About 4,000 people have been detained in Chile following the military coup on tuesday (11th September).
CU & GV Troops with guns and tanks in Streets (3 shots)
SV & CU troops checking civilians papers and body searching them
GV Rains of Moneda Palace
CU & GV Damage to interior of Palace (6 shots)
GV New Minister of Interior speaking to Press
GV Minister speaking
GV Press looking at rows of weapons (4 shots)
SV dead sniper lying on pavement
GV Troops walking down street.
Initials AE/22.09 AE/22.30
THIS FILM INCLUDES AN ENGLISH COMMENTARY FOR GUIDANCE BY N.B.C. REPORTER STEVE DELANEY. THE TEXT OF THIS IS GIVEN BELOW. AN ALTERNATIVE VISNEWS SCRIPT IS PROVIDED.
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Background: About 4,000 people have been detained in Chile following the military coup on tuesday (11th September). The new Minister of the Interior, Army General Oscar Bonilla announced this on Sunday (16th September) in a nationwide television broadcast.
Chile's new leader, General Pinochet, has said that less than one hundred people died in the fighting between the armed forces and police on one side and armed supporters of the leftwing coalition Government of President Salvador Allends on the other. Some estimates put the figures as high as 20,000.
The military has announced that President Allende committed suicide as tanks and jets bombarded the Presidential Place - the Moneda - on Tuesday. The Palace was virtually destroyed by the raids.
Journalists were later allowed to inspect the damage. They were also shown weapons the new authorities said they had confiscated from President Allende's supporters. Visnews cameraman, Ariel Onetta, was in Santiago when the coup happened and filmed the dramatic event. At one stage bullets were hitting the wall behind him. His film is the first independent film to come out of Chile since the coup.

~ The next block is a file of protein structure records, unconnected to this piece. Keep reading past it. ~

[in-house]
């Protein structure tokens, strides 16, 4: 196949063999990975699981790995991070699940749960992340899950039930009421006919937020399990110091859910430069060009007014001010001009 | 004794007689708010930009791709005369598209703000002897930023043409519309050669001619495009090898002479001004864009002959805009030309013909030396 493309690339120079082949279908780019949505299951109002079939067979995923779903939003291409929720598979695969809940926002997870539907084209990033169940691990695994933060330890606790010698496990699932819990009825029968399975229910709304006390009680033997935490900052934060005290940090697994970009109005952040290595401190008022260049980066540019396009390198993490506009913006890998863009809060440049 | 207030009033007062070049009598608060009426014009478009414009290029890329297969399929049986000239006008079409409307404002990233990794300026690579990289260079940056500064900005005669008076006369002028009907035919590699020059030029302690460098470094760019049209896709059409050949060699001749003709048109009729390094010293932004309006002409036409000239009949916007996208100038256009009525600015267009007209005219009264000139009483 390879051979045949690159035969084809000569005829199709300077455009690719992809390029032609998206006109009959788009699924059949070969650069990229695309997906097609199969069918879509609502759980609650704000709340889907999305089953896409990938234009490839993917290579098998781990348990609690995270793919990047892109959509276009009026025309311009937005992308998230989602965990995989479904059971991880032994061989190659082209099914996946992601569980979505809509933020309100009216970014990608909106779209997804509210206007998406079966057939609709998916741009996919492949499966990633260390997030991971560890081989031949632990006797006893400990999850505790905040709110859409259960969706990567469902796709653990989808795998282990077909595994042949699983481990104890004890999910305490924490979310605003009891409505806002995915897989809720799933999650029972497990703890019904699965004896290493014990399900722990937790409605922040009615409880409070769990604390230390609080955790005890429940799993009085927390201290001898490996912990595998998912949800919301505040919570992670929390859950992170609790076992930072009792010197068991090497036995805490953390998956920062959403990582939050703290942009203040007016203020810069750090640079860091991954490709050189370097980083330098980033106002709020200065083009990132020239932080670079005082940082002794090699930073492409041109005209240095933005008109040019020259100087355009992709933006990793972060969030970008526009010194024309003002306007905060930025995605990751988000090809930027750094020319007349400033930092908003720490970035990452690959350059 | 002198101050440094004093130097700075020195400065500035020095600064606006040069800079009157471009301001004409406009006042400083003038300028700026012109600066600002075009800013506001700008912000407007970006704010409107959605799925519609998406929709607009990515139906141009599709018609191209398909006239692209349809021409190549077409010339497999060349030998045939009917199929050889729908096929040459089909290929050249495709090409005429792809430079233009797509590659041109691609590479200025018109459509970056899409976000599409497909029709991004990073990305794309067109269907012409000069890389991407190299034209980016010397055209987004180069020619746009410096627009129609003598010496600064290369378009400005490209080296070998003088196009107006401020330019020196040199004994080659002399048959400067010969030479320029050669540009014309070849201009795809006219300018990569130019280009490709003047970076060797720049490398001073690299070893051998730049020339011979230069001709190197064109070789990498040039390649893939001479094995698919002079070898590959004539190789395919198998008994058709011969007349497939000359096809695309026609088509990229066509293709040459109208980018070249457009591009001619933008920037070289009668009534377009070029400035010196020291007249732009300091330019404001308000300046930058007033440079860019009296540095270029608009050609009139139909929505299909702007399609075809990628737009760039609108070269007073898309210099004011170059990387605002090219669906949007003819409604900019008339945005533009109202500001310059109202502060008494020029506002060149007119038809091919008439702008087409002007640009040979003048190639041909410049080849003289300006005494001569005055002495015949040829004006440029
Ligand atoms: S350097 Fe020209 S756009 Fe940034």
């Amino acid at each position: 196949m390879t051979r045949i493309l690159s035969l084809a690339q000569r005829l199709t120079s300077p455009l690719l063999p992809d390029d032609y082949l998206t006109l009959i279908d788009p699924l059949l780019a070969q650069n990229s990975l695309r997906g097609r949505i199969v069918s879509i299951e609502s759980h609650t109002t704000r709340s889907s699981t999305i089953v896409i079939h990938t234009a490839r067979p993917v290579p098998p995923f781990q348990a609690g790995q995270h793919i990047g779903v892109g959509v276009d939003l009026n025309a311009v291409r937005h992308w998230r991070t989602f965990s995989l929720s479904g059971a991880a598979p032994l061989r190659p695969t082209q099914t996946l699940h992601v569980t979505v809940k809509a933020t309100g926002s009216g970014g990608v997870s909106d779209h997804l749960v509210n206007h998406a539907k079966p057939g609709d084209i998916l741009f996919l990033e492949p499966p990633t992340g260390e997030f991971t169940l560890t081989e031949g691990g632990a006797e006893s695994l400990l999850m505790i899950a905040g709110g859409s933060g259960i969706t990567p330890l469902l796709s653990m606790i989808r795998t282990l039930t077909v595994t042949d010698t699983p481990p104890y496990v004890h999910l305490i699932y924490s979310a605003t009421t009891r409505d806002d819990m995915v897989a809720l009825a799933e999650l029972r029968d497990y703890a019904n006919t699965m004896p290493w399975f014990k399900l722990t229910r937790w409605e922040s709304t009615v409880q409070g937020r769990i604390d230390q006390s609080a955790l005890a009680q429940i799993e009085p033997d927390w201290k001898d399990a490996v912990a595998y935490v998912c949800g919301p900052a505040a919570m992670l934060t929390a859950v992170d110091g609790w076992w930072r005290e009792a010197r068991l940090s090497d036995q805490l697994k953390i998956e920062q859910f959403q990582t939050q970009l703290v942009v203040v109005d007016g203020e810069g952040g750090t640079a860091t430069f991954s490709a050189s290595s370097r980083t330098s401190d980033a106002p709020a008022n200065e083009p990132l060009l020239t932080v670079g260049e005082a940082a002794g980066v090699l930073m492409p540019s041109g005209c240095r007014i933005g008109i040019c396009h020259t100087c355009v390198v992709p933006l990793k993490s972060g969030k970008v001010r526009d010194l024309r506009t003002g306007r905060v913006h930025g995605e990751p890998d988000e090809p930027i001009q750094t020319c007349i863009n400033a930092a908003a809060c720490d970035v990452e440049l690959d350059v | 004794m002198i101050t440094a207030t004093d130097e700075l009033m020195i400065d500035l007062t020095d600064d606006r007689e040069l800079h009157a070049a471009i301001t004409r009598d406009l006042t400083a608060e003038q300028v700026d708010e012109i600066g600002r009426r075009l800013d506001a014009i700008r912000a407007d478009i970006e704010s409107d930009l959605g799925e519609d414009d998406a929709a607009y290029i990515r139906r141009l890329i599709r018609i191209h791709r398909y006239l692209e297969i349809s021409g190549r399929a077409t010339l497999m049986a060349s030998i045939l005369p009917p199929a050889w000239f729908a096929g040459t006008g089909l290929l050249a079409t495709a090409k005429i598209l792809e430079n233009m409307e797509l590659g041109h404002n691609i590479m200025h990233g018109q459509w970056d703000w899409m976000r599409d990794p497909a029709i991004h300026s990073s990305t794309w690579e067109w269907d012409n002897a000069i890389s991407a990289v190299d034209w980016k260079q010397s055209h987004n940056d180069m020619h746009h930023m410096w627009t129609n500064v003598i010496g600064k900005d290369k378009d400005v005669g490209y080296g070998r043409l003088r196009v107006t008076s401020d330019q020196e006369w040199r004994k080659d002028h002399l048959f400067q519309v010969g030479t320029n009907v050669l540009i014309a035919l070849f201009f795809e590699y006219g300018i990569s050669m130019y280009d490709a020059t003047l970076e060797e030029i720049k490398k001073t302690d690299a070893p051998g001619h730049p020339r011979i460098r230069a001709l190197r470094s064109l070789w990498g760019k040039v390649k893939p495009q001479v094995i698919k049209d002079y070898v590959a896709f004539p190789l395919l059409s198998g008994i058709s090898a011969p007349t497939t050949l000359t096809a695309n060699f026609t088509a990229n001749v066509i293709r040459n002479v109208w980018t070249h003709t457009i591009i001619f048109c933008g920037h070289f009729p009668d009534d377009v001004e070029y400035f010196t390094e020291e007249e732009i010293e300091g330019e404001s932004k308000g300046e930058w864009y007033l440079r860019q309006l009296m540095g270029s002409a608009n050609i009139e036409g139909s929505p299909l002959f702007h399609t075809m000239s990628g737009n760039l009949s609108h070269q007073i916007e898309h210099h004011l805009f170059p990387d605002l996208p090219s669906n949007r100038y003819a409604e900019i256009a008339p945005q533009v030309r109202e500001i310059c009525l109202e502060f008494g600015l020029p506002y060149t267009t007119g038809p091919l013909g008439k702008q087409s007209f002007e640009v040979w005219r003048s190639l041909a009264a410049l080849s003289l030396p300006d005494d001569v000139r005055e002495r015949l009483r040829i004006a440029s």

By Saturday, life in the capital was reported to be returning to normal, but a few snipers continued to fire at the troops.
President Allende's widow. Hortesina, has now arrived in Mexico where she has been granted political asylum.
The coup ends three years of rule by President Allende's left wing coalition government.
There were still plenty of troops around because the armed forces -the new government - was still uncertain that its claims of absolute control over the situation were absolutely true. Still, the people of Santiago needed the right papers to move around - to go from one place to another. The papers were different, the people who were looking at these were more through than it had been before the takeover.
This is the Monede - destroyed. Reporters were shown through it. The place where the Allende brand of Marxism had flourished and had been vanquished. During the three days of uncertainty before the army achieved control perhaps ten thousand people died in Chile. The country's borders are still closed and may be until mid-week. This film came out of the country in an Uruguayan airforce plane and is the first non-government to look at what happened last week in Santiago.
Bonilla held a news conference in which he said the new military government was firstly in control of the country and that the situation in Chile and in the capital would be back to normal just as soon as possible. Members of the military junta said about the same thing later in the day. There was tour for reporters of what seemed like acres of confiscated weapons - molotov cocktails, guns of every description - things the military said had been the Allende forces in resisting the coup.
Snipers fire continued later into the week, and then the new military government would capture one. And in this case they brought him down out of the building and put him on the sidewalk for display for about six hours. But for the country in general, the days of gunfire and violence seems to be over, and all that remained was getting used to the new government in chile and seeing how it would handle the country's problems which did not go away when Allende died and the general took over.